What you need to know about mRNA vaccines

Dr. Jen Ashton has the facts and dispels myths about this new technology.
2:24 | 12/31/20

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Transcript for What you need to know about mRNA vaccines
Of course, we're all so happy to have our ABC chief medical correspondent Dr. Jen Ashton with us as always to lead us into this new year. A new year with some of the same struggles, but some new hope. You've helped us through this year like you wouldn't believe, Dr. Ashton. Thank you so much. We'll start here now. We hear about mrna technology. We've been talking about it a lot. What are we talking about? Let's do a deep dive on this. There's a lot of myths and misconceptions. We'lbreak it down. This technology has been studied for about three decades. However, there has never been now been an mrna vaccine. That's the new part it. What is mrna? It's like a USB port. It's giving your body instructions to mount an immune response. There are advantages. In terms of vaccine manufacturing, this is technology that allows it to be scaled and manufactured very, very quickly. It does not contain any part of the virus in terms of live. It's not weakened, inactive. It cannot make you sick with covid-19. The theory and some early evidence suggests it produces a stronger immune response versus other vaccine methods like we typically see for example with the influenza vaccine. Jen, I know you're always ready to dismantle misinformation and myths out there. There's some myths that these mrna vaccines alter our DNA in some way. Is that possible? Is it correct? It's not correct. It's not possible. A lot of that comes from the fact that people heard of DNA. This is the cousin, rna and mrna. Just brfly, again, I mentioned the USB port. It gives you body a recipe so when mrna is absorbed into the cell it doesn't go near the DNA, doesn't go into the nucleus. It's makes a protein, spike protein we've heard so much about with this coronavirus. Once your body makes that, it can generate antibodies and kick in the immune response we see as with other vaccines. Cannot alter our DNA. We'll be following this long term because it's new technology. We know you will. Dr. Jen, thank you. We turn to the hunger crisis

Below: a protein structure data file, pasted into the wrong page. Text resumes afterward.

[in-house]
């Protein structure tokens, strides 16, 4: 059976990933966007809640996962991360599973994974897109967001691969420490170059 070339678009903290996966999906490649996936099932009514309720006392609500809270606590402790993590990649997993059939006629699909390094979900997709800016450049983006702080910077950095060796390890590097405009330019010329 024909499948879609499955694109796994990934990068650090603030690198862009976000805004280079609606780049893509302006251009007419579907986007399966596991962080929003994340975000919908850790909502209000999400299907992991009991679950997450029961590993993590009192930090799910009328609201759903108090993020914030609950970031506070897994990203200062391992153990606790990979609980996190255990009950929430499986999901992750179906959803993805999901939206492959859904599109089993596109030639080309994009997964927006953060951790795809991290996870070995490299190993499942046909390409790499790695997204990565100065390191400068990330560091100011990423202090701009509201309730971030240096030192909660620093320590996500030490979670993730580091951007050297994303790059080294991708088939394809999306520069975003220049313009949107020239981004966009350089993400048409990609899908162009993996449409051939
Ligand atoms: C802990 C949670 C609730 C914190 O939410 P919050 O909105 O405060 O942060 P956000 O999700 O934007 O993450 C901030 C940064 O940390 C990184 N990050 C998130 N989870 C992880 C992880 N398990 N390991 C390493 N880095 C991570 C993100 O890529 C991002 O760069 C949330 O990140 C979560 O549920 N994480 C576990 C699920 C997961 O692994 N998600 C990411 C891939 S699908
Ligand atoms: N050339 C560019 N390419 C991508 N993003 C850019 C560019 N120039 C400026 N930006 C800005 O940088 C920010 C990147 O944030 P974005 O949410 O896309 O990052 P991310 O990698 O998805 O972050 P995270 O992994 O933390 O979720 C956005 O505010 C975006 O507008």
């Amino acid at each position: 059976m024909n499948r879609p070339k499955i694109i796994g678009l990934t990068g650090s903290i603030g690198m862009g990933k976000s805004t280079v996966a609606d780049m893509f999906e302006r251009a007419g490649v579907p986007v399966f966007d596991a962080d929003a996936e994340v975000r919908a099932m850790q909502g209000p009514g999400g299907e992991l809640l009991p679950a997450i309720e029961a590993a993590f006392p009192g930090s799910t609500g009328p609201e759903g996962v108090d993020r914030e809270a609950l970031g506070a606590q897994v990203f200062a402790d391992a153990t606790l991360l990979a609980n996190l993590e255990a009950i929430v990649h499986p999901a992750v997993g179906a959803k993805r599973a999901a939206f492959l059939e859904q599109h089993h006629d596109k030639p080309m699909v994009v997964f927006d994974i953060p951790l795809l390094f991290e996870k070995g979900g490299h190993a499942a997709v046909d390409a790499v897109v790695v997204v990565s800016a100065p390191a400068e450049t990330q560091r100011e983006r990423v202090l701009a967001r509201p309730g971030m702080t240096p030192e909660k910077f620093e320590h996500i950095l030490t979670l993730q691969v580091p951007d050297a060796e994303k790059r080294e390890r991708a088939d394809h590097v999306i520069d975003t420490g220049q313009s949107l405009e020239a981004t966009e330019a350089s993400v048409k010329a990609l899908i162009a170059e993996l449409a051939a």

This transcript has been automatically generated and may not be 100% accurate.

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